Sexual intercourse is forbidden for a pilgrim in ihram for an Umrat-ul-Tamatoo or Umrat- ul-Mufradah or during Hajj and even after performing them but before reciting the prayers (salaat) for the Tawaf ul-Nisa.
Rule 220: If during an Umrat-ul-Tamatoo a pilgrim intentionally has sexual intercourse, whether vaginal or anal, then if he does so after performing saee, the Umrah is not invalidated but there is an obligatory penalty upon him which, as a matter of caution, should be a young camel or a cow. If the intercourse takes place before saee is completed, the penalty will be as stated above. As a matter of caution, he must complete his Umrah and the pilgrimage after it and repeat both of them in the ensuing year.
If a pilgrim in the state of ihram for Hajj deliberately has sexual intercourse with his wife, whether vaginal or anal, before the stay at Muzdalifah his Hajj is invalidated and if the lady is also in ihram and indulged knowingly and voluntarily, her Hajj is also invalidated. There is a penalty on each of them and they are also obliged to complete the remaining ceremonies and repeat the Hajj in the following year, whether the pilgrimage was obligatory or optional. However, if the lady was compelled into the act, her Hajj is not invalidated, there will be no penalty on her but the husband who compelled her will be obliged to pay double penalty. The penalty for the intercourse is a camel but if one cannot afford it, the penalty is a sheep and it is mandatory that the husband and wife live separately during the remainder of the pilgrimage, that is, they should not meet except in the presence of a third person until they complete all the ceremonies of the pilgrimage, including the ceremonies at Mina and return to the point where the intercourse took place and, unless accompanied by a third person, also during the repetition of the Hajj in the following year until they reach the place where the intercourse took place in the preceding year.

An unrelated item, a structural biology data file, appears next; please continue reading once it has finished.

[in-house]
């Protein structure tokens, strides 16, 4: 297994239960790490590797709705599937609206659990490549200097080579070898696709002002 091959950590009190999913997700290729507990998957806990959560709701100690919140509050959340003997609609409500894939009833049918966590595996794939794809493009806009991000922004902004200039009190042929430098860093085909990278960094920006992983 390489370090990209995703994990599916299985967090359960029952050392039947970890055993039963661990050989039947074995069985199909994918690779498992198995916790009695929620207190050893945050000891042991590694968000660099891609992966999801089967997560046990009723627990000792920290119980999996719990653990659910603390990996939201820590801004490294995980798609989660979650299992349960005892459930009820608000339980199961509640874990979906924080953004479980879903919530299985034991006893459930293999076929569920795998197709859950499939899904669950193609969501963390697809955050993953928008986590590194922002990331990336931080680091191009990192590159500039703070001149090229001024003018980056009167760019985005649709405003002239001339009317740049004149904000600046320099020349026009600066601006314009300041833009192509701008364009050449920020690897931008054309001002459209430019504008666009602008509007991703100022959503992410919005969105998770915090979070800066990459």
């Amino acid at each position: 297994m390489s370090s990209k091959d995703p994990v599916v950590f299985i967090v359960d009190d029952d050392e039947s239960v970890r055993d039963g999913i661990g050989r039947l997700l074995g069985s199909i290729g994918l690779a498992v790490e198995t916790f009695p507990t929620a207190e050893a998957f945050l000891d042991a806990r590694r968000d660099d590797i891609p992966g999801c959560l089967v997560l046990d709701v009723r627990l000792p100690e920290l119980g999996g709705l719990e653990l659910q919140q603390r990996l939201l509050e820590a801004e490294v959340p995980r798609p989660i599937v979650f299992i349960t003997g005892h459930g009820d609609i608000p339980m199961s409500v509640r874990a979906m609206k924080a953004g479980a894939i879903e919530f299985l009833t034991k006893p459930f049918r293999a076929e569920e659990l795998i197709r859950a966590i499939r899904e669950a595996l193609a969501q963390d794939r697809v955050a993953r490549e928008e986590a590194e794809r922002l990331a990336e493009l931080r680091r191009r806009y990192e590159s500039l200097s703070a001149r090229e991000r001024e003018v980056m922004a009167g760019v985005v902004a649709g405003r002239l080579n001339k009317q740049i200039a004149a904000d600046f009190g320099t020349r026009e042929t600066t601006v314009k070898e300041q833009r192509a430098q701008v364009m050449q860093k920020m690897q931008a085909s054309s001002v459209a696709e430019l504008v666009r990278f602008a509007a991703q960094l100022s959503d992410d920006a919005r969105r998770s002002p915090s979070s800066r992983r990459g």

If a person in ihram has sexual intercourse with his wife deliberately after the stay at Muzdalifah but before completing the fourth round of Tawaf ul-Nisa, then the penalty above stated is obligatory on him but his pilgrimage is not invalidated.
If a person has sexual intercourse with his wife deliberately during the Umrat-ul-Mufradah, he is liable to the above stated penalty but his Umrah is valid if the intercourse took place after saee, otherwise the Umrah is invalidated as well. It is then mandatory on him to remain in Makkah for another month, then depart to one of the meeqaats and wear ihram again for the repetition of the Umrah. It is not sufficient to wear ihram from the nearest border to Hill. As a matter of caution, he must also complete the invalidated Umrah.
If a pilgrim relieved from his ihram performs a sexual intercourse with his wife who is still in ihram, she becomes liable to a penalty; the price for it must be borne by the husband and the penalty is a camel.
If a pilgrim in the state of ihram has sexual intercourse with his wife out of ignorance or oversight, his Umrah and Hajj are valid and there is no penalty on him. This rule applies also in respect of all the other prohibitions which attract penalties. That is to say that an act of a pilgrim in ihram will not attract a penalty if it was performed out of ignorance or by oversight, except in the following cases:
(1) if he forgets a tawaaf in Hajj or umrah till he returns to his country and has intercourse with his wife;
(2) if he forgets some portion of the saee in the Umrat-ul-Tamatoo and has intercourse with his wife considering himself relieved;
(3) if he needlessly keeps his hand on his head or beard and a hair or two drop off;